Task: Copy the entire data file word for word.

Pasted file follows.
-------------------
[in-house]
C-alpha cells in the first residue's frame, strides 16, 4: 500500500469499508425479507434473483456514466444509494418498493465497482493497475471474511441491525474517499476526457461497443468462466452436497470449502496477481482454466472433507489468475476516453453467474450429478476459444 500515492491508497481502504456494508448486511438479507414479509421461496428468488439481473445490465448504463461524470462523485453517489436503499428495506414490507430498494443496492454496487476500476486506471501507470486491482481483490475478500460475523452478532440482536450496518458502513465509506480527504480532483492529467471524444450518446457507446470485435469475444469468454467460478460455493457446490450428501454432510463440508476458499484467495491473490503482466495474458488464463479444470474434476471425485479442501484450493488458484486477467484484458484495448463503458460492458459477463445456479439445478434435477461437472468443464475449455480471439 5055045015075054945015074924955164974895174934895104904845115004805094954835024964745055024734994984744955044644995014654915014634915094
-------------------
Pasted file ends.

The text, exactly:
[in-house]
C-alpha cells in the first residue's frame, strides 16, 4: 500500500469499508425479507434473483456514466444509494418498493465497482493497475471474511441491525474517499476526457461497443468462466452436497470449502496477481482454466472433507489468475476516453453467474450429478476459444 500515492491508497481502504456494508448486511438479507414479509421461496428468488439481473445490465448504463461524470462523485453517489436503499428495506414490507430498494443496492454496487476500476486506471501507470486491482481483490475478500460475523452478532440482536450496518458502513465509506480527504480532483492529467471524444450518446457507446470485435469475444469468454467460478460455493457446490450428501454432510463440508476458499484467495491473490503482466495474458488464463479444470474434476471425485479442501484450493488458484486477467484484458484495448463503458460492458459477463445456479439445478434435477461437472468443464475449455480471439 5055045015075054945015074924955164974895174934895104904845115004805094954835024964745055024734994984744955044644995014654915014634915094